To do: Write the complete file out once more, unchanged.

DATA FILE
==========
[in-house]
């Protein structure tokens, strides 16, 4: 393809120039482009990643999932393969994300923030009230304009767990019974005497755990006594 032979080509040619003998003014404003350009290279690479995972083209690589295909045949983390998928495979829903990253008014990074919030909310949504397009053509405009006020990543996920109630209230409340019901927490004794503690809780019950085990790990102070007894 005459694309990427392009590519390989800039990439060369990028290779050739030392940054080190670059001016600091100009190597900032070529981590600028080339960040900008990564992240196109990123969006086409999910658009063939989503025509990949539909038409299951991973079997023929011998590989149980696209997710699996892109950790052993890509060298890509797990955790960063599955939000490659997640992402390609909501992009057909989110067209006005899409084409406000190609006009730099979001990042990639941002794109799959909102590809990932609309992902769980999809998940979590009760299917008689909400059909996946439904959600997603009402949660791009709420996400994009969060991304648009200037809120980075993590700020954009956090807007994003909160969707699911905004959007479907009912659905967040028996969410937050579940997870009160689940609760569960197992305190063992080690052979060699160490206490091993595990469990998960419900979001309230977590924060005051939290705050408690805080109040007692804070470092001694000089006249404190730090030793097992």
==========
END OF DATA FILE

[in-house]
């Protein structure tokens, strides 16, 4: 393809120039482009990643999932393969994300923030009230304009767990019974005497755990006594 032979080509040619003998003014404003350009290279690479995972083209690589295909045949983390998928495979829903990253008014990074919030909310949504397009053509405009006020990543996920109630209230409340019901927490004794503690809780019950085990790990102070007894 005459694309990427392009590519390989800039990439060369990028290779050739030392940054080190670059001016600091100009190597900032070529981590600028080339960040900008990564992240196109990123969006086409999910658009063939989503025509990949539909038409299951991973079997023929011998590989149980696209997710699996892109950790052993890509060298890509797990955790960063599955939000490659997640992402390609909501992009057909989110067209006005899409084409406000190609006009730099979001990042990639941002794109799959909102590809990932609309992902769980999809998940979590009760299917008689909400059909996946439904959600997603009402949660791009709420996400994009969060991304648009200037809120980075993590700020954009956090807007994003909160969707699911905004959007479907009912659905967040028996969410937050579940997870009160689940609760569960197992305190063992080690052979060699160490206490091993595990469990998960419900979001309230977590924060005051939290705050408690805080109040007692804070470092001694000089006249404190730090030793097992």